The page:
Also, go to the website http://www.pandf.com.au/ and click on "find a P&F practitioner" in the grey box on the right side of the screen. You will see that there are several in your area. They will either run group or one on one classes for developing flexibility.


It is a fantastic system that is very effective, in which I have been trained. It certainly produces results, though no-one can promise FAST results with mature adults (exspecially for males, who are more muscular). But it will be doing the best that you can.


One thing not emphasised enough in the book is the use of warming up the muscles as much as you can to stretch. If you want rapid progress, you could try something artificial like saunas, hot baths, or Bikram yoga. Personally, I have no experience with this, and wouldnt recommend it, but some people do it. Myself, I prefer to do things more naturally.



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  • 2 months later...

What would you call a P&F practitioner in the states?


I bring my foam roller to class and use when the other group is dancing or after class. It really helps!

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"What would you call a P&F practitioner in the states?"


The system as such only exists in Australia, where it was devised. Otherwise, the best thing is to buy the book and work from it.


As far as North America goes, there are practitioners in Vancouver. Maybe there is also one in Scottsdale, Arizona, as I see that they are arranging a teaching workshop there.



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Feldenkreis and Yoga are both systems of training that are similar to P&F. Yes, I think it's a good idea.

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I dont know about Feldenkreis, but P and F is different from yoga, in that (1) it is a pure stretching method, so the exercises do not work on other things at the same time, such as balance - the result is that you can really concentrate on the flexibillity. (2) Unlike yoga, it is based on modern anatomy, and the stretches are targeted as directly as possible to specific muscles or groups of muscles, so you really know what you are working on. (3) It uses a basic variant of PNF stretching, called contract-relax (CR), whereby the muscles' own reflexes are used to enhance the stretch.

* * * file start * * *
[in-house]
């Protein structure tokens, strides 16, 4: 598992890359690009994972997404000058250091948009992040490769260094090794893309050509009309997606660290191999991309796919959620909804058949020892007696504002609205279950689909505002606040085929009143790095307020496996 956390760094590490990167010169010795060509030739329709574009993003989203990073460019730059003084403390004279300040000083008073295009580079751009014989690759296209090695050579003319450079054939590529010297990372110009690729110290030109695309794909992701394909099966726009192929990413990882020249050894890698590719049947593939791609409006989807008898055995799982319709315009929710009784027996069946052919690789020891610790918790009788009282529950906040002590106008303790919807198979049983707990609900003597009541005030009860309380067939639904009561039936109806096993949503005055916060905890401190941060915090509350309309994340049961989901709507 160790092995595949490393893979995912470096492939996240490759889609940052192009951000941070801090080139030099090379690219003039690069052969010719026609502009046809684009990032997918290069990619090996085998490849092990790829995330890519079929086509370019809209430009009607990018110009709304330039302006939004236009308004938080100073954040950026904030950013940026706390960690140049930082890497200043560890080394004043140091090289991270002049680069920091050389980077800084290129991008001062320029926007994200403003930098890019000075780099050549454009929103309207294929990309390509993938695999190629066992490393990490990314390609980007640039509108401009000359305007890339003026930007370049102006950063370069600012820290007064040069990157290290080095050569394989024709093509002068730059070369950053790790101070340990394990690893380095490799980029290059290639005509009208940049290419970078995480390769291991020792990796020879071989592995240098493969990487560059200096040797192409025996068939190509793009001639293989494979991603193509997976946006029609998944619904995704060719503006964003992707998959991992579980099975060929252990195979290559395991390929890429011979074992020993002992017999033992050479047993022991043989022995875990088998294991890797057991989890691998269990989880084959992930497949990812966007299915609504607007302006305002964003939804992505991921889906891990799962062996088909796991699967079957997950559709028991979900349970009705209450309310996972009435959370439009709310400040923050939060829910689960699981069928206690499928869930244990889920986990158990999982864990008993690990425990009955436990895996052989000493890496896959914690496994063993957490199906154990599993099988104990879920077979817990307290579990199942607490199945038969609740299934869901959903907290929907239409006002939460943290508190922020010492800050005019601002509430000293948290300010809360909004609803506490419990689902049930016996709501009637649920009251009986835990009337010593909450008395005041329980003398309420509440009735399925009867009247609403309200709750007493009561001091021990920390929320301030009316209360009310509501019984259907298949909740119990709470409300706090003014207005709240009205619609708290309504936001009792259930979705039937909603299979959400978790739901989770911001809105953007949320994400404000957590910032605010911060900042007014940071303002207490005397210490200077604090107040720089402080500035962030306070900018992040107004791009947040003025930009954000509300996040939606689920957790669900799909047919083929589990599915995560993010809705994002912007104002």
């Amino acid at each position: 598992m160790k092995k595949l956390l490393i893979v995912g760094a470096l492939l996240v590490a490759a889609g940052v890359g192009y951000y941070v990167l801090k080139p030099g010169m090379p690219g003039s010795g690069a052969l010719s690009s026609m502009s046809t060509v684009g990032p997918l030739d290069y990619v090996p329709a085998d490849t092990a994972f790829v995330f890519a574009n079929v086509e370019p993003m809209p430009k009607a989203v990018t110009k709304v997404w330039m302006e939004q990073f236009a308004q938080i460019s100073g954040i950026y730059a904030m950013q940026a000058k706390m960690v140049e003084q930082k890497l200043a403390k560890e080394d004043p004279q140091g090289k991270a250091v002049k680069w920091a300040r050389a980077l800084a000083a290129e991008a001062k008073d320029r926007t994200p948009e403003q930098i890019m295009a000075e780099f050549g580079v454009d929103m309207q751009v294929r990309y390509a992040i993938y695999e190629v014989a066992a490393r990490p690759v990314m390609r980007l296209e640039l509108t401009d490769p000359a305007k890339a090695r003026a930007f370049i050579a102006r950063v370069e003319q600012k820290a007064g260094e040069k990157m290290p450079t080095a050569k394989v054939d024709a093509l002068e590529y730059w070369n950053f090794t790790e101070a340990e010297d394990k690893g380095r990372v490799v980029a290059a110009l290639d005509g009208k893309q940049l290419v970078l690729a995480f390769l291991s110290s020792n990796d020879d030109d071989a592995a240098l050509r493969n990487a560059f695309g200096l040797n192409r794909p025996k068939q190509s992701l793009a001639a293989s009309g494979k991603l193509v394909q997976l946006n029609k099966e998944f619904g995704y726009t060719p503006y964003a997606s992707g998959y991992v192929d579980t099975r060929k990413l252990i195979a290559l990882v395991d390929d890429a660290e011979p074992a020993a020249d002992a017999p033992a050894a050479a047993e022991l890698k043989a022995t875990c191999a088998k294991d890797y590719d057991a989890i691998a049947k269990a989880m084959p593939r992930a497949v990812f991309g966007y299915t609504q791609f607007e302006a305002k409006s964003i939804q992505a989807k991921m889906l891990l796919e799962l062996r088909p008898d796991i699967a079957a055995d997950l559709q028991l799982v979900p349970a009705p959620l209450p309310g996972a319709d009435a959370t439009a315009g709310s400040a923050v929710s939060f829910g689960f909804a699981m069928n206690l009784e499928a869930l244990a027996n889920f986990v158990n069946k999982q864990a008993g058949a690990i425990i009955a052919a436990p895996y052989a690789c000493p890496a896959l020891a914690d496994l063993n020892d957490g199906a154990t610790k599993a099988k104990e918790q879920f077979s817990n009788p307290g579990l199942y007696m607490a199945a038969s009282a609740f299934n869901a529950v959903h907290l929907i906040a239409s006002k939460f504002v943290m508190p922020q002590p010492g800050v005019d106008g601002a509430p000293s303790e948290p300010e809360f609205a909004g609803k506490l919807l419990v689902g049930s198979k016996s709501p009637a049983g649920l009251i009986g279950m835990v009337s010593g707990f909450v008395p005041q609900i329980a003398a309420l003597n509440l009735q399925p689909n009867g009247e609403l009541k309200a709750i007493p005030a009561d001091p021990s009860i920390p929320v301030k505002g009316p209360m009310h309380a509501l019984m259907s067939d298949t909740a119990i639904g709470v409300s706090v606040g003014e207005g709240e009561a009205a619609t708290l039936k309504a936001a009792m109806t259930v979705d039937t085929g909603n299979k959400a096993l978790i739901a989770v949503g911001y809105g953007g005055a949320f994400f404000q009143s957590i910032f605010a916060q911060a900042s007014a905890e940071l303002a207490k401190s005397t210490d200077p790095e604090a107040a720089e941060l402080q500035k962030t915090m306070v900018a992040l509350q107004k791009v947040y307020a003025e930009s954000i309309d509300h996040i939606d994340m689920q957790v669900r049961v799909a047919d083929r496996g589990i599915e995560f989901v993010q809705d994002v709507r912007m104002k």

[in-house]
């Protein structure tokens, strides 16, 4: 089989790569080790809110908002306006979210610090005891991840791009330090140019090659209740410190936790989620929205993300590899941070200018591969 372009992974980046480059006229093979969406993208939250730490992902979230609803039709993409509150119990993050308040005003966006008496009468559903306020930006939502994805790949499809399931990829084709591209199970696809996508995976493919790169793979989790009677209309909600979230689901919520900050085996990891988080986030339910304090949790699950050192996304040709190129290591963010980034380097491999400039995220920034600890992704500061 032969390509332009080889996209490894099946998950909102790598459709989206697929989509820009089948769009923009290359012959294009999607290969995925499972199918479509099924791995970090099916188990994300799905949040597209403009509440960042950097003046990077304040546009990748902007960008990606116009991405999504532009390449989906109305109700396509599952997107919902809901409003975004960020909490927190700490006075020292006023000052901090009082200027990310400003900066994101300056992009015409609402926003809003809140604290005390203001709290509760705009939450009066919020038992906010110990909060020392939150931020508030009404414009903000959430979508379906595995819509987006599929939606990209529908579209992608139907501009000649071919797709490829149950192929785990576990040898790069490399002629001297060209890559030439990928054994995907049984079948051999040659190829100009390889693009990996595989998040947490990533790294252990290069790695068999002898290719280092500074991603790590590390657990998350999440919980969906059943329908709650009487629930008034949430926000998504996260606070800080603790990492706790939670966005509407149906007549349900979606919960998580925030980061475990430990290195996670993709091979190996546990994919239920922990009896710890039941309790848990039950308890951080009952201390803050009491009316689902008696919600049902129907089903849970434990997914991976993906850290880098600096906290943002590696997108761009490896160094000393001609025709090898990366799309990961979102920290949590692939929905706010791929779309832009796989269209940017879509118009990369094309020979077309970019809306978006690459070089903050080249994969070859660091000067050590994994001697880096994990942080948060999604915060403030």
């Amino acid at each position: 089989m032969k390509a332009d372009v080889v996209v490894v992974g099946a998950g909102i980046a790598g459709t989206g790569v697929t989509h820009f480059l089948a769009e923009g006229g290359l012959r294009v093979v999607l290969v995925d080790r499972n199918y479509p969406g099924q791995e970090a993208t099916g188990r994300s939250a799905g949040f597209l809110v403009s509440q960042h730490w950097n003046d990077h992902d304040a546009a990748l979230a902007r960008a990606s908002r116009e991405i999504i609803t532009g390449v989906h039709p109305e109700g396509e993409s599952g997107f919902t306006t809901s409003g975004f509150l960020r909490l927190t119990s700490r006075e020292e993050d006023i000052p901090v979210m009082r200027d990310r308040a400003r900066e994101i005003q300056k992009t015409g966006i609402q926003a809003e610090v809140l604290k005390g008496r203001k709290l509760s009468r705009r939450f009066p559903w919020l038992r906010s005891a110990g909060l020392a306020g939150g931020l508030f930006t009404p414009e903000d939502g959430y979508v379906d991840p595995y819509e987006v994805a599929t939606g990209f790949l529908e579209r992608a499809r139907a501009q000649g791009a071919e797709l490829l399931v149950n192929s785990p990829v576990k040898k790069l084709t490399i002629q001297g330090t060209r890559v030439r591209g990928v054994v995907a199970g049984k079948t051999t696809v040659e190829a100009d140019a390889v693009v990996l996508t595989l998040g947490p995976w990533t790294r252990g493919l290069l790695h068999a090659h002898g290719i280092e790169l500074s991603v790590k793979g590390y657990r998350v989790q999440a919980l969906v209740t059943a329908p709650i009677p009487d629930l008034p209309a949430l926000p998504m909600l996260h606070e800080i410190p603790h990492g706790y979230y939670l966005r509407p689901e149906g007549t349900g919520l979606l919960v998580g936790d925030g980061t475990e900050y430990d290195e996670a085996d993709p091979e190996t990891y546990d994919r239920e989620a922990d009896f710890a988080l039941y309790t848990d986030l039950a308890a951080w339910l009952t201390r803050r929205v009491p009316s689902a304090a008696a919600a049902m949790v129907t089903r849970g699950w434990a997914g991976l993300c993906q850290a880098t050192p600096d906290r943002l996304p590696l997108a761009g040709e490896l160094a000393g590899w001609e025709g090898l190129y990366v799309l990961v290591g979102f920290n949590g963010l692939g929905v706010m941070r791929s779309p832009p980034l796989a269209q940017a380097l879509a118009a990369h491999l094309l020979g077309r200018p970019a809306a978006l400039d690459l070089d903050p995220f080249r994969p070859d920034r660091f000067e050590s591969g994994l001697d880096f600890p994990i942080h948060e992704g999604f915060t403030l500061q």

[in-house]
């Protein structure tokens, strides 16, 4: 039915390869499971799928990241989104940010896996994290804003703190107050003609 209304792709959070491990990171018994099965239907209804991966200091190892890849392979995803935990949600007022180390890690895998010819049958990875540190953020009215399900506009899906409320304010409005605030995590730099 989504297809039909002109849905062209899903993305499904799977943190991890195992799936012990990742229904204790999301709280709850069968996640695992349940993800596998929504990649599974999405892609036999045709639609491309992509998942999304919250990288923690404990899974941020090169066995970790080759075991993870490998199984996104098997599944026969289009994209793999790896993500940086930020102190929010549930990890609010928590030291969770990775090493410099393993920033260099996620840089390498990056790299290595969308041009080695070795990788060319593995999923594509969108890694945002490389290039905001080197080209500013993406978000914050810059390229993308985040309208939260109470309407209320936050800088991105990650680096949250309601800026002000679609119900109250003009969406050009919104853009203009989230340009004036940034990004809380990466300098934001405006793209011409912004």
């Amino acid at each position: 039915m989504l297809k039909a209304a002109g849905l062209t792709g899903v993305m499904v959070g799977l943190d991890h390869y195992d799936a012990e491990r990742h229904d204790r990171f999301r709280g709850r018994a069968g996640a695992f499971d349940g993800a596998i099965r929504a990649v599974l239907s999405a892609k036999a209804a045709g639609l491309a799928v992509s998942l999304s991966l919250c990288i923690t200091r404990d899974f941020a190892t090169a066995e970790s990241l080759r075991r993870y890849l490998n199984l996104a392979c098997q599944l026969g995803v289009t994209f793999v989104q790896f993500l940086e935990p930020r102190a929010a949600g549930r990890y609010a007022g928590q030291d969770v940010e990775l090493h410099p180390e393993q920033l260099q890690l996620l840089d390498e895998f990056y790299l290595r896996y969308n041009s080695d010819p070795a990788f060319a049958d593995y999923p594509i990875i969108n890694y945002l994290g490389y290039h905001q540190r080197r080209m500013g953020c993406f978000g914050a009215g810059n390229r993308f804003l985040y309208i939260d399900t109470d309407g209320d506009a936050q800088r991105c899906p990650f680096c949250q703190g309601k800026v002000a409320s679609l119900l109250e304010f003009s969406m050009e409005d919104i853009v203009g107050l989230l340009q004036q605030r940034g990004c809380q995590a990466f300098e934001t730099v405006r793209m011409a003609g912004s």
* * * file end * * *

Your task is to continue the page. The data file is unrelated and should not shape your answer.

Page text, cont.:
It was initially derived from experience in martial arts. Martial artists not only have to be flexible, but are not generally the demographic that develops flexibility easily, being mostly muscular adult males. The powerful techniques they use knock spots off those used by others (for this reason, they are inappropriate for children). If you dont want to get the book, I suggest you do a search on martial arts sites, and PNF stretching.



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Please, do NOT attempt PNF stretching without supervision! Ballet exercises are full of PNF stretches as well.

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I received this from another person at Ballet Talk, re: P&F:


Saw this on the men's forum. That's how that ligament near my SI joint got damaged. That floor barre I used to do had tons of contracting/releasing. And my body did not do very well with it. I spent a lot of time with the doctors trying to figure out why I "mysteriously" had so many muscle spasm problems.


That was what...two and a half years ago? I still never really regained all the flexibility I had on my left leg, and I still have sciatica pain.


Yes...VERY careful with that kind of stretching


Ridiculous, since my body doesn't even require much "aggressive" work to get flexible in the first place. Some deep, centering breaths and a relaxed attitude about what I'm doing has served my dancing much better

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"I received this from another person at Ballet Talk, re: P&F:".....


That sounds a bit of a puzzle, since from the posting it doesn't sound like a P and F program that the person was following....




(NB - P&F and PNF are not the same, by the way - P&F stands for Posture and Flexibility, and is a specific exercise program, whereas (as you know) PNF stands for proprio-neuro-facilitation.)


I'll also add, that any powerful technique needs to be used with care and sensitivity.